The Long Prison Journey of Leslie Van Houten: Life Beyond the Cult. by Karlene Faith

The Long Prison Journey of Leslie Van Houten: Life Beyond the Cult

By Karlene Faith

In 1972, Karlene Faith, a professor of criminology, was asked to tutor the Manson girls at the California Institute for Women. Throughout the years, Faith has remained a close friend to the three women, and in The Long Prison Journey of Leslie Van Houten Faith argues why Leslie should be released from prison. However, the book spends too much time portraying Leslie as a victim, and uses Manson as an excuse for Van Houten to avoid personal responsibility.

Book Description: At the age of twenty-one, Leslie Van Houten was sentenced to death, along with Charles Manson and his other disciples, for the infamous murder rampage spanning two nights in August 1969. Leslie, who was present at the Rosemary and Leno LaBianca stabbings, serenely accepted her sentence, wishing only that she had better served Manson in carrying out his apocalyptic vision of “Helter Skelter.” When the United States temporarily suspended its death penalty, her sentence for murder conspiracy was converted to life in prison. Today, at the age of 51, after three trials and with no parole in sight, Leslie has become a remarkable survivor of a living nightmare.

This work tells about Karlene Faith’s thirty-year friendship with Leslie, whom she met while teaching in prison. To everyone who encountered Leslie-including prison staff and television journalists-she was not the demon typically portrayed by the media, but rather a gentle, generous spirit who mourned her victims. But why didn’t this intelligent young woman see the evil in the “messiah” who had sexually exploited her, preached a racist ideology, and ordered her to murder?

Faith pieces together the puzzle, starting with Leslie’s spiritual quest within the sixties counterculture and her immediate attraction to Manson during a chance meeting. We learn of Manson’s ability to look into her mind and commiserate with her turmoil. We also see his own need to control women and how his brainwashing techniques enabled his followers to embrace him as God, giving them little choice but to obey.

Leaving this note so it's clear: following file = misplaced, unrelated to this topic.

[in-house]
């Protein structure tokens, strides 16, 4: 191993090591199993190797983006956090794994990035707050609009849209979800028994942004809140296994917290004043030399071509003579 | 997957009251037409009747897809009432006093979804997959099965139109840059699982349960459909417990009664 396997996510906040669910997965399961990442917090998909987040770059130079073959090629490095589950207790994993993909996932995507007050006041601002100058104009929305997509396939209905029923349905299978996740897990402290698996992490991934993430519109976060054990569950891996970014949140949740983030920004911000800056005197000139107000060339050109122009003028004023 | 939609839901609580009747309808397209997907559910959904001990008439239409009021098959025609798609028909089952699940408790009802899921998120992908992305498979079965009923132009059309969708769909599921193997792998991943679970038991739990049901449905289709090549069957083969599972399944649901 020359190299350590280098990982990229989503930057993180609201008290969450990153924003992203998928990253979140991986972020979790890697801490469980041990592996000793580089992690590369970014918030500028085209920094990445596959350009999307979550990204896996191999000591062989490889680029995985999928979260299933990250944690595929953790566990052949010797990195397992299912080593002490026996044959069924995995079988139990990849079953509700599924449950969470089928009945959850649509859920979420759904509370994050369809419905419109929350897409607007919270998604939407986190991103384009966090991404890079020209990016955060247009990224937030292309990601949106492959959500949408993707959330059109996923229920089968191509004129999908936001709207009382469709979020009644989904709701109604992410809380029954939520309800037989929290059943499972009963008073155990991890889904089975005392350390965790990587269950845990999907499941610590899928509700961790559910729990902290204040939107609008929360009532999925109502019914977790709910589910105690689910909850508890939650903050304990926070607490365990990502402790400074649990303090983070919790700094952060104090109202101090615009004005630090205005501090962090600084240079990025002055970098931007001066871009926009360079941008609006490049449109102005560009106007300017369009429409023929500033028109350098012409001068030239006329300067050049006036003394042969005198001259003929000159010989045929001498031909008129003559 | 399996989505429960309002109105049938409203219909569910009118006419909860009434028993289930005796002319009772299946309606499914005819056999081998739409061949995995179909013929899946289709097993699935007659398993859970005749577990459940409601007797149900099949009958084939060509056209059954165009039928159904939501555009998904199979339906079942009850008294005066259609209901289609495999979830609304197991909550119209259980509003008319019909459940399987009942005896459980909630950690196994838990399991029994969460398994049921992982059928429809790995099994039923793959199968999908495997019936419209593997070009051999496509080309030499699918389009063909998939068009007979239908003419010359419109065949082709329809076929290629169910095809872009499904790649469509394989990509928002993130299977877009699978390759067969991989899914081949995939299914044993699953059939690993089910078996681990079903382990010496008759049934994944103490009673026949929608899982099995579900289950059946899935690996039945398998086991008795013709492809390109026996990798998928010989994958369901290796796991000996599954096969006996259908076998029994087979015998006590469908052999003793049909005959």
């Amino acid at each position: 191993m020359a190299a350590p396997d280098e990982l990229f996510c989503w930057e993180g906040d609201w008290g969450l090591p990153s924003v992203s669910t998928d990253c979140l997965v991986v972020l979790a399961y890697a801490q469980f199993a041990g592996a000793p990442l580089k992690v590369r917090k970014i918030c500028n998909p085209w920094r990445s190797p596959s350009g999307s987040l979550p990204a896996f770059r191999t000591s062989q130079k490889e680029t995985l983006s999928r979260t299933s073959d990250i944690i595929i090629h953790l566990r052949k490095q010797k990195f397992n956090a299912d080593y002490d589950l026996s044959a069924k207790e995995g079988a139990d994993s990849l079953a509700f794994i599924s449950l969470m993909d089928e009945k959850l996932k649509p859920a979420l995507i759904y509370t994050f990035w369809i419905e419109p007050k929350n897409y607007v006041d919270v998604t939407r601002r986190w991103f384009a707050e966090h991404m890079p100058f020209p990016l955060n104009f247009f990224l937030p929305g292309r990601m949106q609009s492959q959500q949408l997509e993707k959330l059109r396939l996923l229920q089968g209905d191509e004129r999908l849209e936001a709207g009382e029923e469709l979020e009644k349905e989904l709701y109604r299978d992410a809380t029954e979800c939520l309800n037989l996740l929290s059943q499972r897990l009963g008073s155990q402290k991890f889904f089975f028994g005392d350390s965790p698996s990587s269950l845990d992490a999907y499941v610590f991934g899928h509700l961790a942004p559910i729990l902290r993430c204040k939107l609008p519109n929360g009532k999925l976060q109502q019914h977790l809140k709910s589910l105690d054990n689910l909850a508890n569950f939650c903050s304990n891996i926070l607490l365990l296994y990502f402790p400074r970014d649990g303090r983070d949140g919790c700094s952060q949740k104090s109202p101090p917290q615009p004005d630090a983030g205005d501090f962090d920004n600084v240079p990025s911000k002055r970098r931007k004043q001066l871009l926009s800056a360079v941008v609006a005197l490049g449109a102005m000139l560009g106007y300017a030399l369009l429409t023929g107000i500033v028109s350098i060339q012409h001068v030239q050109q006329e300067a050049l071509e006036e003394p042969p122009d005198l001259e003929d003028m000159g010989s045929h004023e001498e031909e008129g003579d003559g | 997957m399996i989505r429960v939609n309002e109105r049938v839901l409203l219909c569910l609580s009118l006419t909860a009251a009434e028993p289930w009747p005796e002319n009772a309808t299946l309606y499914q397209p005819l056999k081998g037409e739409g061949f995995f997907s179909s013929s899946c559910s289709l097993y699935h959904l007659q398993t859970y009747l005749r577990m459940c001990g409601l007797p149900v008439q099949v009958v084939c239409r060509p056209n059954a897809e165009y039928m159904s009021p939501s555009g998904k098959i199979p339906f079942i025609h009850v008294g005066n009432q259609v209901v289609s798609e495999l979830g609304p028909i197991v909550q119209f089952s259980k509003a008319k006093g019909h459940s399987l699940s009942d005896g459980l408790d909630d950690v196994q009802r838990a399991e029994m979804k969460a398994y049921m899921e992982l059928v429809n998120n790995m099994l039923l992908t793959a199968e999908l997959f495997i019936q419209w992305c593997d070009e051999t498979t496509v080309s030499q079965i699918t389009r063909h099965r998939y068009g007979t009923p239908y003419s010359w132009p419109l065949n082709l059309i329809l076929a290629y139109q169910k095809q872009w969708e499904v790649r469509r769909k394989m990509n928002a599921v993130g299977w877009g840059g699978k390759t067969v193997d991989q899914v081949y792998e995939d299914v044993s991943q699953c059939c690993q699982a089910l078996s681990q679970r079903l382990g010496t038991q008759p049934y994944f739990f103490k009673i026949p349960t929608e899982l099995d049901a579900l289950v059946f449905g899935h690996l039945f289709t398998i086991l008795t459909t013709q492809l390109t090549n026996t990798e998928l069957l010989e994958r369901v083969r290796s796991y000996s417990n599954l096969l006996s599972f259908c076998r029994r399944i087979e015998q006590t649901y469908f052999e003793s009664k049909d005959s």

Leslie’s journey out of Manson’s grasp is a riveting feminist and spiritual story of recovering one’s self. Why this rehabilitated woman, long punished for one man’s madness, has not been able to leave prison is another story Faith brings to light. Filled with accounts of political injustices, this powerful book moves the reader to rethink the meanings and limits of guilt and punishment.

Pages: 160

Publisher: Northeastern (May 10, 2001)

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2 Responses to The Long Prison Journey of Leslie Van Houten: Life Beyond the Cult. by Karlene Faith

  1. Lori says:

    This book really p*ssed me off. All this woman did was portray Leslie Van Houten as the victim of prosecutor Stephen Kay, and the justice system. This woman is obviously very good friends with LVH and family. This book was written so people can feel sorry for LVH because she is in prison. According to the author of this stupid book Leslie didn’t really do anything THAT bad. She also states many times in the book how LVH, and the other women couldn’t hurt a fly. She bashes the prosecutor, and family of the victims. Let me just warn you now: THIS BOOK WILL MAKE YOU VERY, VERY MAD!!

  2. Fred Bloggs says:

    I bought the book on a whim and it stayed on my bookshelf for a couple of years before I got around to reading it. Because Karlene Faith wears her feminism on her sleeve, I thought that it was going to be a difficult book to read…….the opposite, however, is the case.
    It’s a good book. I don’t agree that she simply presents LVH as a victim. One of the fascinating things about the whole Tate/LaBianca case is the way in which so many different and disparate strands came together in a way that has ensured a verdant pasture of interest that, unlike most crime stories, has grown rather than diminished. And one has to examine each of those strands. So it cannot be avoided, looking into what influenced all the players and how they ceded control of their beings. At the same time, they were fully responsible for their actions. It’s a paradox that I find few people able to truly understand, much less come to terms with, even much less, accept.
    And that’s what Karlene Faith does, she opens up that paradox. For anyone that isn’t prepared to be black and white about crime and punishment, it’s riveting. A pleasant surprise. Especially as it only cost me pennies.

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